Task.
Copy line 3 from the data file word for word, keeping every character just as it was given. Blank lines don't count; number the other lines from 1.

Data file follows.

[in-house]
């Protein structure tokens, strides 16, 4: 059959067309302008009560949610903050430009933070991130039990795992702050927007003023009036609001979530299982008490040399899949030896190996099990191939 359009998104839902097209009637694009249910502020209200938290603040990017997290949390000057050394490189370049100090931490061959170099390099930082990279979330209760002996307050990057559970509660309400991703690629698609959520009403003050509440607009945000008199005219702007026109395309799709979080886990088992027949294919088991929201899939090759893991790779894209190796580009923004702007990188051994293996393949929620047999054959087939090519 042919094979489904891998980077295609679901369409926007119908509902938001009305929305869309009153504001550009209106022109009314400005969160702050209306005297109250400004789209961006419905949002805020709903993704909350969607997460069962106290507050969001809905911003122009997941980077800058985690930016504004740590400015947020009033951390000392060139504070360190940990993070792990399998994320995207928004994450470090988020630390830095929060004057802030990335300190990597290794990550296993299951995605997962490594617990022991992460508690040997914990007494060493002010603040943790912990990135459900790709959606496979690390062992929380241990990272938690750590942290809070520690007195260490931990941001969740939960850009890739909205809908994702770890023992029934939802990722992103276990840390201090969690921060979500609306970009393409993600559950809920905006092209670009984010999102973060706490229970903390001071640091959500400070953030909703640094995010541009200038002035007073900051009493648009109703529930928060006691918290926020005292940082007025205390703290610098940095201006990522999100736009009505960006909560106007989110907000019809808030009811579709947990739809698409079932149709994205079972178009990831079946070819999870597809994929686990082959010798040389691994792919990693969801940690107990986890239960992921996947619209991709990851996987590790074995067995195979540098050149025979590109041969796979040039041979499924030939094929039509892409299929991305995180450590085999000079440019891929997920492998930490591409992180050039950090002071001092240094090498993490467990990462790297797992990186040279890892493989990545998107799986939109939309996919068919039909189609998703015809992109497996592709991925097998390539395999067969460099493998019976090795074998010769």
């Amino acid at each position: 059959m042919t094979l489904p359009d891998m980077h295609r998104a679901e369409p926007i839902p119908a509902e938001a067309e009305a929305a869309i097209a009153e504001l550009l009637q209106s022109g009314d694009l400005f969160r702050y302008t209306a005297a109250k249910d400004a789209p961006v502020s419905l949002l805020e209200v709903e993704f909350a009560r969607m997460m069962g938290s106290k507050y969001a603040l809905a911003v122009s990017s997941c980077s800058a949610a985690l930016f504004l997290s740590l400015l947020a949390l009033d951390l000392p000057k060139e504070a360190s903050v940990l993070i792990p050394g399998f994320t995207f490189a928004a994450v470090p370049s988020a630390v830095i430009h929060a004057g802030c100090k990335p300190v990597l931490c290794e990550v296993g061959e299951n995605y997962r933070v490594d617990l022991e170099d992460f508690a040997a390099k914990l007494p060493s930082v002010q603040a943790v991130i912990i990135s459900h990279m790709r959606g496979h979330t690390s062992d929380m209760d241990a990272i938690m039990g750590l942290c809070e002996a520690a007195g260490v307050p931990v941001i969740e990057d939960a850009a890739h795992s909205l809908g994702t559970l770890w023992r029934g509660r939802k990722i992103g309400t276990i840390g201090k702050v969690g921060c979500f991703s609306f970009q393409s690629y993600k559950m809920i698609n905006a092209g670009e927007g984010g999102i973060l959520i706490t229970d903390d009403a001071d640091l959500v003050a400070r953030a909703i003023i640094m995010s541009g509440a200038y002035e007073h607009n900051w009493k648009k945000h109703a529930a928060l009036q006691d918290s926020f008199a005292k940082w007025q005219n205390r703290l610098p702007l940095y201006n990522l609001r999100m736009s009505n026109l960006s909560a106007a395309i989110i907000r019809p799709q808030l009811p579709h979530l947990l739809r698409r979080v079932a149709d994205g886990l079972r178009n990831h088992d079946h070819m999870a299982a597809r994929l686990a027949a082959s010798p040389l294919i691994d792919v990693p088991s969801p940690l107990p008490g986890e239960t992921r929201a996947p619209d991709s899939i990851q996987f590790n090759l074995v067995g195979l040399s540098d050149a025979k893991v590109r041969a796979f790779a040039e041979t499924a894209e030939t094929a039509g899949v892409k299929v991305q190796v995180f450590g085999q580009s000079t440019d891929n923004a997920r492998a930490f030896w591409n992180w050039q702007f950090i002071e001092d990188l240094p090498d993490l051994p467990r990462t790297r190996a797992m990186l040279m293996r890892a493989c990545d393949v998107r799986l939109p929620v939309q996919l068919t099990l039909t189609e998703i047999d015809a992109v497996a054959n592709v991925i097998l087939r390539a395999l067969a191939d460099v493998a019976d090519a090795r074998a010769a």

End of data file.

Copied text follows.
């Amino acid at each position: 059959m042919t094979l489904p359009d891998m980077h295609r998104a679901e369409p926007i839902p119908a509902e938001a067309e009305a929305a869309i097209a009153e504001l550009l009637q209106s022109g009314d694009l400005f969160r702050y302008t209306a005297a109250k249910d400004a789209p961006v502020s419905l949002l805020e209200v709903e993704f909350a009560r969607m997460m069962g938290s106290k507050y969001a603040l809905a911003v122009s990017s997941c980077s800058a949610a985690l930016f504004l997290s740590l400015l947020a949390l009033d951390l000392p000057k060139e504070a360190s903050v940990l993070i792990p050394g399998f994320t995207f490189a928004a994450v470090p370049s988020a630390v830095i430009h929060a004057g802030c100090k990335p300190v990597l931490c290794e990550v296993g061959e299951n995605y997962r933070v490594d617990l022991e170099d992460f508690a040997a390099k914990l007494p060493s930082v002010q603040a943790v991130i912990i990135s459900h990279m790709r959606g496979h979330t690390s062992d929380m209760d241990a990272i938690m039990g750590l942290c809070e002996a520690a007195g260490v307050p931990v941001i969740e990057d939960a850009a890739h795992s909205l809908g994702t559970l770890w023992r029934g509660r939802k990722i992103g309400t276990i840390g201090k702050v969690g921060c979500f991703s609306f970009q393409s690629y993600k559950m809920i698609n905006a092209g670009e927007g984010g999102i973060l959520i706490t229970d903390d009403a001071d640091l959500v003050a400070r953030a909703i003023i640094m995010s541009g509440a200038y002035e007073h607009n900051w009493k648009k945000h109703a529930a928060l009036q006691d918290s926020f008199a005292k940082w007025q005219n205390r703290l610098p702007l940095y201006n990522l609001r999100m736009s009505n026109l960006s909560a106007a395309i989110i907000r019809p799709q808030l009811p579709h979530l947990l739809r698409r979080v079932a149709d994205g886990l079972r178009n990831h088992d079946h070819m999870a299982a597809r994929l686990a027949a082959s010798p040389l294919i691994d792919v990693p088991s969801p940690l107990p008490g986890e239960t992921r929201a996947p619209d991709s899939i990851q996987f590790n090759l074995v067995g195979l040399s540098d050149a025979k893991v590109r041969a796979f790779a040039e041979t499924a894209e030939t094929a039509g899949v892409k299929v991305q190796v995180f450590g085999q580009s000079t440019d891929n923004a997920r492998a930490f030896w591409n992180w050039q702007f950090i002071e001092d990188l240094p090498d993490l051994p467990r990462t790297r190996a797992m990186l040279m293996r890892a493989c990545d393949v998107r799986l939109p929620v939309q996919l068919t099990l039909t189609e998703i047999d015809a992109v497996a054959n592709v991925i097998l087939r390539a395999l067969a191939d460099v493998a019976d090519a090795r074998a010769a």